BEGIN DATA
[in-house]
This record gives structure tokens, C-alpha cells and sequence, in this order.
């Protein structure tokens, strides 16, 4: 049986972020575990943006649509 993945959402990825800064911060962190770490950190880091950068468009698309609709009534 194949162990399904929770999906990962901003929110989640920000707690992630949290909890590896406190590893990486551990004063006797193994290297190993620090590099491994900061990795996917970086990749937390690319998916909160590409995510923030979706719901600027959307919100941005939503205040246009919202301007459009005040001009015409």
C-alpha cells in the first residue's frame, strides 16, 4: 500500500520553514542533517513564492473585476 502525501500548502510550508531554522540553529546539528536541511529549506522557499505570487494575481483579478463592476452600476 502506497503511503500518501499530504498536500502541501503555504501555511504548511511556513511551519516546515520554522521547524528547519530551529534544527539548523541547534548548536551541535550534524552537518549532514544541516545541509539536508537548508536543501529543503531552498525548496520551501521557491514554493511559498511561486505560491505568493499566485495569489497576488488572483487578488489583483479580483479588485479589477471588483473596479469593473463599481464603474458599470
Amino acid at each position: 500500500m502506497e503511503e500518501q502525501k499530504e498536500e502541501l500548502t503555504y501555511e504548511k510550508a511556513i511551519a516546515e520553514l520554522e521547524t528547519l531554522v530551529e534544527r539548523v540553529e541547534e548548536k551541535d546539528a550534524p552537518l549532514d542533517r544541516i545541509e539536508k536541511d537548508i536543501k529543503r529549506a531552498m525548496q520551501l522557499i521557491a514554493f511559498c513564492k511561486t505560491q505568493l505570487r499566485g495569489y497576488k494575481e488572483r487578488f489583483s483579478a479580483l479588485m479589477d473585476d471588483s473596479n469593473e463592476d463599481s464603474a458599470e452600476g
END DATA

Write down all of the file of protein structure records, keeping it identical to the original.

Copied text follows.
[in-house]
This record gives structure tokens, C-alpha cells and sequence, in this order.
């Protein structure tokens, strides 16, 4: 049986972020575990943006649509 993945959402990825800064911060962190770490950190880091950068468009698309609709009534 194949162990399904929770999906990962901003929110989640920000707690992630949290909890590896406190590893990486551990004063006797193994290297190993620090590099491994900061990795996917970086990749937390690319998916909160590409995510923030979706719901600027959307919100941005939503205040246009919202301007459009005040001009015409």
C-alpha cells in the first residue's frame, strides 16, 4: 500500500520553514542533517513564492473585476 502525501500548502510550508531554522540553529546539528536541511529549506522557499505570487494575481483579478463592476452600476 502506497503511503500518501499530504498536500502541501503555504501555511504548511511556513511551519516546515520554522521547524528547519530551529534544527539548523541547534548548536551541535550534524552537518549532514544541516545541509539536508537548508536543501529543503531552498525548496520551501521557491514554493511559498511561486505560491505568493499566485495569489497576488488572483487578488489583483479580483479588485479589477471588483473596479469593473463599481464603474458599470
Amino acid at each position: 500500500m502506497e503511503e500518501q502525501k499530504e498536500e502541501l500548502t503555504y501555511e504548511k510550508a511556513i511551519a516546515e520553514l520554522e521547524t528547519l531554522v530551529e534544527r539548523v540553529e541547534e548548536k551541535d546539528a550534524p552537518l549532514d542533517r544541516i545541509e539536508k536541511d537548508i536543501k529543503r529549506a531552498m525548496q520551501l522557499i521557491a514554493f511559498c513564492k511561486t505560491q505568493l505570487r499566485g495569489y497576488k494575481e488572483r487578488f489583483s483579478a479580483l479588485m479589477d473585476d471588483s473596479n469593473e463592476d463599481s464603474a458599470e452600476g